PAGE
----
The stout hooked bill is blackish, with sometimes pale grey tip. Eyes are dark brown. Legs and webbed feet are black.

During winter, the plumage is similar but the head is darker brown with weaker pale streaking on neck sides and darker mask around the eyes.
Both adults are similar. They tend to become paler with the age.
The juvenile resembles adult but it has much darker and more uniform plumage. The colour of the body varies from chestnut to brown. The white wing panel is less conspicuous.

The Great Skua is noisy during the breeding season, whereas it is silent at sea and during winter. It utters plaintive, nasal, wailing calls “piah piah piah piah” when threatening or attacking intruders. The alarm call is a short, harsh “tuk” or “gek”. During dive-bombing attacks on intruders, it gives a strangled “kayaya”.  

The Great Skua is marine and migrates more over water than over land. During winter, it can be found in flocks a few kilometres offshore, and they gather close to areas where they can scavenge from fisheries.
This species breeds on islands, on flat ground with some vegetal cover. They breed in loose colonies of up to several hundreds of pairs.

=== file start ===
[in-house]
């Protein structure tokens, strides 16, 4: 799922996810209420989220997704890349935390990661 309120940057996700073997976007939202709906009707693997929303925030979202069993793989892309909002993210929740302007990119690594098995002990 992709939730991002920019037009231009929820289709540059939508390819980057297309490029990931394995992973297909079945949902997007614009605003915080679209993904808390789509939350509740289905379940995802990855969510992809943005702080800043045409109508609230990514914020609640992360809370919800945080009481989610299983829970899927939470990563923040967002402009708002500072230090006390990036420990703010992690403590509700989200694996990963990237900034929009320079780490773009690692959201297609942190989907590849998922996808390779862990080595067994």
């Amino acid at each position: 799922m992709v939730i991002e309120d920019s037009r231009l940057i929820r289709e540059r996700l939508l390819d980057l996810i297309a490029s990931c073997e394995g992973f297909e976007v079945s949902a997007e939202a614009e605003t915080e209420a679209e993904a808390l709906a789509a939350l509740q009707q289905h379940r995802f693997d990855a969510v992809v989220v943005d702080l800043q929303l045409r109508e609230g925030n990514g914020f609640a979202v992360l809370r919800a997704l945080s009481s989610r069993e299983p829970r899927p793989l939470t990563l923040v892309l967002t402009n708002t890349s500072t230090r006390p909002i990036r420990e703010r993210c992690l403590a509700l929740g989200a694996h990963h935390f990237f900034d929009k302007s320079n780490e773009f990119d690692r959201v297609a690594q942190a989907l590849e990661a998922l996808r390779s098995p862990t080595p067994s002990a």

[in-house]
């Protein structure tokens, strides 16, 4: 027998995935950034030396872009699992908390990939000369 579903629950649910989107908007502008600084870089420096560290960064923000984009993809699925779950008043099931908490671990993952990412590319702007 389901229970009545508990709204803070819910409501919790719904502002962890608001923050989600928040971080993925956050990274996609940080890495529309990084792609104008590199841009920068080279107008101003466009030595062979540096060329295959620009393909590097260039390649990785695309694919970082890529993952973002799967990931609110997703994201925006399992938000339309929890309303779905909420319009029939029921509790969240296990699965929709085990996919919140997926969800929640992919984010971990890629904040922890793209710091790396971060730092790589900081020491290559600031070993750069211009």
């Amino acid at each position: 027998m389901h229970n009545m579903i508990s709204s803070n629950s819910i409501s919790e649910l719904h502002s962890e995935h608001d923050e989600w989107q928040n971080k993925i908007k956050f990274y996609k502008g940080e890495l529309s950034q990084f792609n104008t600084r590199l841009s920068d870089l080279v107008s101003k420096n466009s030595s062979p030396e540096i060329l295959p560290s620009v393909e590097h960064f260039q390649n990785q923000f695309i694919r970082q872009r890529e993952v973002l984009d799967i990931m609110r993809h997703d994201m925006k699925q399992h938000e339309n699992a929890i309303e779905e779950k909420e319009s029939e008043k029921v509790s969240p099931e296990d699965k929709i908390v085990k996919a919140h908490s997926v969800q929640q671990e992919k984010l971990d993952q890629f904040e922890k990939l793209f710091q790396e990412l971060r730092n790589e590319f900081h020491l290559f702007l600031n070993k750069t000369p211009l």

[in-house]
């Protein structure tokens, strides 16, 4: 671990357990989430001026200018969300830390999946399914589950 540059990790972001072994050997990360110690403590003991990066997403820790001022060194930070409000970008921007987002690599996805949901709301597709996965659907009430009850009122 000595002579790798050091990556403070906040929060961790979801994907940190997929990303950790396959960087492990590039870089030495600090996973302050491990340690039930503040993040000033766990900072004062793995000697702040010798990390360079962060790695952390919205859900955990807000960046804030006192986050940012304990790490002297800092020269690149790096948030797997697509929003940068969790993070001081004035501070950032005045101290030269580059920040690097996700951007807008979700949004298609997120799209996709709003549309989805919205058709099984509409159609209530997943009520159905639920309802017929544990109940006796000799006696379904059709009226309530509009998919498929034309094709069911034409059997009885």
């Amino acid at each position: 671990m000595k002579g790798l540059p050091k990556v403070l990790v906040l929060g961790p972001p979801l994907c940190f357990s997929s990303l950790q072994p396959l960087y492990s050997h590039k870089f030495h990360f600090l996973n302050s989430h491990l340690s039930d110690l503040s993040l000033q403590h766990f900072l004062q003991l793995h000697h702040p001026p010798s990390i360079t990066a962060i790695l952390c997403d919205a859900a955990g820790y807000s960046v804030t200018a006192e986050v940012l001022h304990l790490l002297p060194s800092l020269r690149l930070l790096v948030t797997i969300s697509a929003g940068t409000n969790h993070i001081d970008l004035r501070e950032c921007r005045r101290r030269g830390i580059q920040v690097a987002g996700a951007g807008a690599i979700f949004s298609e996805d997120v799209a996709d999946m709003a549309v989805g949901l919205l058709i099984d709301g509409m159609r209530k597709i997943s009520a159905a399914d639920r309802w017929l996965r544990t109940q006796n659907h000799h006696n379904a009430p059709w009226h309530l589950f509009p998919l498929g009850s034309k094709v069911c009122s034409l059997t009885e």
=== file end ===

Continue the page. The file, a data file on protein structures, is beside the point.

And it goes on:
The Great Skua breeds in Iceland, Faeroes and N Scotland. A northwards spread along Norwegian coast to Svalbard, Bear Island, Jan Mayen and into Kola Peninsula has been reported since 1969s.
This species winters off Iberia. The young birds may move as far S as Cape Verde Islands and Brazil. Small numbers reach Grand Banks of Newfoundland.

The Great Skua is an opportunistic feeder. It feeds on fish caught by surface-plunging, but it also gets food from trawlers, it scavenges on dead birds, and steals food from other seabirds such as gannets and auks. It persecutes and kills seabirds suck as Black-legged Kittiwakes and Atlantic Puffins, and also takes their eggs and young.  
In Iceland and NW Scotland, it feeds on squid and more seabirds.
During winter, its diet includes discarded food from fishing boats, scavenging, stolen preys, and it catches its own fish, especially sand-eels (Ammodytes). It kills small mammals too.

During the breeding season, the Great Skua performs aggressive, threat and courtship displays.
This large bird often squabbles where they gather at food sources. The typical displays involves wing-rising, in order to expose the white wing patches.